Red tide returns to Sarasota

Red tide map shows spots in Southwest Florida.
Photo Courtesy of

After it looked like red tide had disappeared from Florida’s West Coast, the algae bloom has returned in certain areas.

It was a short-lived celebration for some Floridians before scientists rediscovered Karenia brevis, the red tide organism, in Sarasota. According to FWC, “high” cell concentrations (1,000,000 thousand brevis cells per liter) were observed in Sarasota County and offshore of Collier County. 

Since the extensive algae bloom that began back in October 2017, red tide has decrease or completely diminished in many areas along the coast. This past year red tide was reported as one of the worst the shore has experienced in a decade.

One of the most frequent symptoms people experience during red tide are respiratory issues such as itchy throat, coaching and hard of breathing. These conditions are especially harmful for people who have emphysema or asthma.

According to the city of Sarasota website, the county has collected more than 225 tons of red tide debris since Aug. 1.

Officials with Marine Laboratory & Aquarium, which is located in Sarasota, recently met with Gov, Ron DeSantis along with FWC, Florida Department of Environmental Protection and a few other environmental agencies to discuss Florida’s water quality and new advancements in MOTE’s technologies.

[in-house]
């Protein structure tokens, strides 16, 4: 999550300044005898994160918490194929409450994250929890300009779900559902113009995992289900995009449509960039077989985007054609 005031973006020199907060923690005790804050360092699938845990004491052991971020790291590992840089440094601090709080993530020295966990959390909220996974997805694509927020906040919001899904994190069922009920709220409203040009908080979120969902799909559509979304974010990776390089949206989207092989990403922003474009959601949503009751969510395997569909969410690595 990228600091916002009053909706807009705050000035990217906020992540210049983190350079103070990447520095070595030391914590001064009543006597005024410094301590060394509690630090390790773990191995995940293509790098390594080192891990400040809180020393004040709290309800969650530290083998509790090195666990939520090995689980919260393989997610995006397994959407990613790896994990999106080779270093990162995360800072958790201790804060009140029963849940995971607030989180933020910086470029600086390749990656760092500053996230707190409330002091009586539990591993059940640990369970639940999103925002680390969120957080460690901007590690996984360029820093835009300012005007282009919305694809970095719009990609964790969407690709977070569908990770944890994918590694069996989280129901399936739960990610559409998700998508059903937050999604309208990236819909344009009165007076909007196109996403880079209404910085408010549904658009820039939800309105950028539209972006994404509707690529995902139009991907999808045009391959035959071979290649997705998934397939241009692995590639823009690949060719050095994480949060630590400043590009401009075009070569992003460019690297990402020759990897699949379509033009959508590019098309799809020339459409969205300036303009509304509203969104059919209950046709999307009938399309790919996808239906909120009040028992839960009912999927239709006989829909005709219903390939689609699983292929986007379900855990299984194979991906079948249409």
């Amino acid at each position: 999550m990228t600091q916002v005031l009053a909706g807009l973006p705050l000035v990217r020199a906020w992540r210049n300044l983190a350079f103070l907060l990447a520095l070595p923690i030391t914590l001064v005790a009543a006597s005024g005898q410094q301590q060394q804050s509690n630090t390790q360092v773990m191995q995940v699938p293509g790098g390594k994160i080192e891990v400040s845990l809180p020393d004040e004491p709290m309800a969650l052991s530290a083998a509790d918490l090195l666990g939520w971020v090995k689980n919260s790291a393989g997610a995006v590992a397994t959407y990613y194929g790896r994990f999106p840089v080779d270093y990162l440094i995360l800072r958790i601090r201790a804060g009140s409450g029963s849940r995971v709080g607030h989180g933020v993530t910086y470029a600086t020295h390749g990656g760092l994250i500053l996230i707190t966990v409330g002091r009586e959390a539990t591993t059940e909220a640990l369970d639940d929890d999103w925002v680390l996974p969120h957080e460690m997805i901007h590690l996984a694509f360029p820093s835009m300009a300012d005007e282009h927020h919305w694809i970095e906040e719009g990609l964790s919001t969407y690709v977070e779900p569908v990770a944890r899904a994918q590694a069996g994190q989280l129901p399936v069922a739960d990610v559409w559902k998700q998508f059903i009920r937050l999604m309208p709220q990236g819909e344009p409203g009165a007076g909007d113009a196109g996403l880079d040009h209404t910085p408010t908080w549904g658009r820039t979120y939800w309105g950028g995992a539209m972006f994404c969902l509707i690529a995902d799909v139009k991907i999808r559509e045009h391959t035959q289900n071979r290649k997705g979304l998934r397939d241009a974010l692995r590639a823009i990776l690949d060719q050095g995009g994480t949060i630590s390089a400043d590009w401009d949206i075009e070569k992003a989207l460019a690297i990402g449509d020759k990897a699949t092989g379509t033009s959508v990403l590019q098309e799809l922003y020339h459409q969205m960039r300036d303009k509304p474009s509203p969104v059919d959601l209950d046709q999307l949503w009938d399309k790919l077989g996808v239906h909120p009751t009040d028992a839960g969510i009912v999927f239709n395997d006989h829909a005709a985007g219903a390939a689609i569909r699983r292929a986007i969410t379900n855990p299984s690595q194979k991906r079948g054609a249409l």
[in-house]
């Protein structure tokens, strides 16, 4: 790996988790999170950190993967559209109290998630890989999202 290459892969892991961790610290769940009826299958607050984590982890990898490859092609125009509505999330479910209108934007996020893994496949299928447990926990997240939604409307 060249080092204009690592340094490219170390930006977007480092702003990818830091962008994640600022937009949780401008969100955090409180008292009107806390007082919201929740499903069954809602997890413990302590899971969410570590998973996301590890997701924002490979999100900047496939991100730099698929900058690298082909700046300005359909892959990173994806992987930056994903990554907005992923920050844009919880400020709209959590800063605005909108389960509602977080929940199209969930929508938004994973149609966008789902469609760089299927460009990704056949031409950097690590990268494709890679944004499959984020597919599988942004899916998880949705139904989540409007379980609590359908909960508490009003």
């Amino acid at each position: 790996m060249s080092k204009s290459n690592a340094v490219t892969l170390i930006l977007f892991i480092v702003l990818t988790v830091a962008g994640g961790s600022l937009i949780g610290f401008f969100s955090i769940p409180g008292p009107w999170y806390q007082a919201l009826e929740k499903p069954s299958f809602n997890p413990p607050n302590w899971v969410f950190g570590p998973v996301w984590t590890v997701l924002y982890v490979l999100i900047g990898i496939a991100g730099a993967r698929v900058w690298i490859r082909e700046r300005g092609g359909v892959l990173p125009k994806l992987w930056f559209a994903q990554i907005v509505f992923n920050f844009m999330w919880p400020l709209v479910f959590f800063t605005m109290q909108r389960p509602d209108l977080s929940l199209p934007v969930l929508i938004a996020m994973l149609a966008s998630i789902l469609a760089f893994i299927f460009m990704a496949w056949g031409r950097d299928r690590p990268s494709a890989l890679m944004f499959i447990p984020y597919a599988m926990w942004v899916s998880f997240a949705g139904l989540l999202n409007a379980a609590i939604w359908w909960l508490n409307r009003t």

With years of extensive red tide research MOTE has produced effective monitoring tools such as the Beach Conditions Reporting System, and other technologies like its ozone system, which is being field-tested for red tide mitigation in high-impact areas.

Michael P. Crosby, CEO and president of MOTE, issued a statement concerning their efforts on how to tackle red tide. According to MOTE, Crosby said, “Continued funding for the ongoing and highly productive cooperative red tide program between Mote and FWC is essential … Mote is asking the Florida Legislature to establish this five-year Initiative as an independent and coordinated effort among private and public research entities to develop prevention, control, and mitigation techniques of red tide impacts on the coastal environments and communities in this state.”

DeSantis announced at the conference his new executive order which will seek $2.5 billion in funding and will direct DEP to appoint a chief of science officer and to move forward with new and existing projects.

With major hits in tourism and marine life deaths over the course of this lengthy red tide scourge, and with more funding and advanced technology, the hopes for many Floridian’s is to see a less aggressive algae bloom.